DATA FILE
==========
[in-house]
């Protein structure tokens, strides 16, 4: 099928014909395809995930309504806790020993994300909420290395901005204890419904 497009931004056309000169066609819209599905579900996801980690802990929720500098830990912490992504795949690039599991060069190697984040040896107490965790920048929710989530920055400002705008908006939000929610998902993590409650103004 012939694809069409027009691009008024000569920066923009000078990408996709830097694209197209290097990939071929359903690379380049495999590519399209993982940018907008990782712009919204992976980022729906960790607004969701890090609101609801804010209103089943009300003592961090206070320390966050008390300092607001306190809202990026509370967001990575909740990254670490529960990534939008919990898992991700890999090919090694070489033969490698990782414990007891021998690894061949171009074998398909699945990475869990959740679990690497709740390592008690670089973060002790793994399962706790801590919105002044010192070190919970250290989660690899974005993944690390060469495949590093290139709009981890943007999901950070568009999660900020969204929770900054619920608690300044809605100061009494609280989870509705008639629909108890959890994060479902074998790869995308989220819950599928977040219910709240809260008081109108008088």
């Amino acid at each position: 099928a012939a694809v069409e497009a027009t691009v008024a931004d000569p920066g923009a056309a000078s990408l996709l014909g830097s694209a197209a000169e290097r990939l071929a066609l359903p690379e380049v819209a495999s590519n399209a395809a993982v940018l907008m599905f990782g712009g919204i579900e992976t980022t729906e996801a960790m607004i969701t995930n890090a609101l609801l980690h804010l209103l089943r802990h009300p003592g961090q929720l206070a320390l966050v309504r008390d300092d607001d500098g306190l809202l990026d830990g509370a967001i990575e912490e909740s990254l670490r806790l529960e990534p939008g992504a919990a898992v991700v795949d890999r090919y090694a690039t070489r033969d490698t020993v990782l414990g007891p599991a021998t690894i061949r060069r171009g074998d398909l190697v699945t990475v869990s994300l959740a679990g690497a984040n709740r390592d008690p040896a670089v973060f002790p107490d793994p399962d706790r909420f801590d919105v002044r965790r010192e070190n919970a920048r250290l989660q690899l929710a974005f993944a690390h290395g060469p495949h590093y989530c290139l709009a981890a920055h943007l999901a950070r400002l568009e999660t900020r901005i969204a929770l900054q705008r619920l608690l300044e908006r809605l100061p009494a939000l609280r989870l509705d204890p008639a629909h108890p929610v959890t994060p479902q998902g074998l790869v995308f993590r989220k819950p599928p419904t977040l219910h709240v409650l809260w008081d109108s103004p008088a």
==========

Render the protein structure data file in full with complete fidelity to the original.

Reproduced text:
[in-house]
């Protein structure tokens, strides 16, 4: 099928014909395809995930309504806790020993994300909420290395901005204890419904 497009931004056309000169066609819209599905579900996801980690802990929720500098830990912490992504795949690039599991060069190697984040040896107490965790920048929710989530920055400002705008908006939000929610998902993590409650103004 012939694809069409027009691009008024000569920066923009000078990408996709830097694209197209290097990939071929359903690379380049495999590519399209993982940018907008990782712009919204992976980022729906960790607004969701890090609101609801804010209103089943009300003592961090206070320390966050008390300092607001306190809202990026509370967001990575909740990254670490529960990534939008919990898992991700890999090919090694070489033969490698990782414990007891021998690894061949171009074998398909699945990475869990959740679990690497709740390592008690670089973060002790793994399962706790801590919105002044010192070190919970250290989660690899974005993944690390060469495949590093290139709009981890943007999901950070568009999660900020969204929770900054619920608690300044809605100061009494609280989870509705008639629909108890959890994060479902074998790869995308989220819950599928977040219910709240809260008081109108008088």
């Amino acid at each position: 099928a012939a694809v069409e497009a027009t691009v008024a931004d000569p920066g923009a056309a000078s990408l996709l014909g830097s694209a197209a000169e290097r990939l071929a066609l359903p690379e380049v819209a495999s590519n399209a395809a993982v940018l907008m599905f990782g712009g919204i579900e992976t980022t729906e996801a960790m607004i969701t995930n890090a609101l609801l980690h804010l209103l089943r802990h009300p003592g961090q929720l206070a320390l966050v309504r008390d300092d607001d500098g306190l809202l990026d830990g509370a967001i990575e912490e909740s990254l670490r806790l529960e990534p939008g992504a919990a898992v991700v795949d890999r090919y090694a690039t070489r033969d490698t020993v990782l414990g007891p599991a021998t690894i061949r060069r171009g074998d398909l190697v699945t990475v869990s994300l959740a679990g690497a984040n709740r390592d008690p040896a670089v973060f002790p107490d793994p399962d706790r909420f801590d919105v002044r965790r010192e070190n919970a920048r250290l989660q690899l929710a974005f993944a690390h290395g060469p495949h590093y989530c290139l709009a981890a920055h943007l999901a950070r400002l568009e999660t900020r901005i969204a929770l900054q705008r619920l608690l300044e908006r809605l100061p009494a939000l609280r989870l509705d204890p008639a629909h108890p929610v959890t994060p479902q998902g074998l790869v995308f993590r989220k819950p599928p419904t977040l219910h709240v409650l809260w008081d109108s103004p008088a």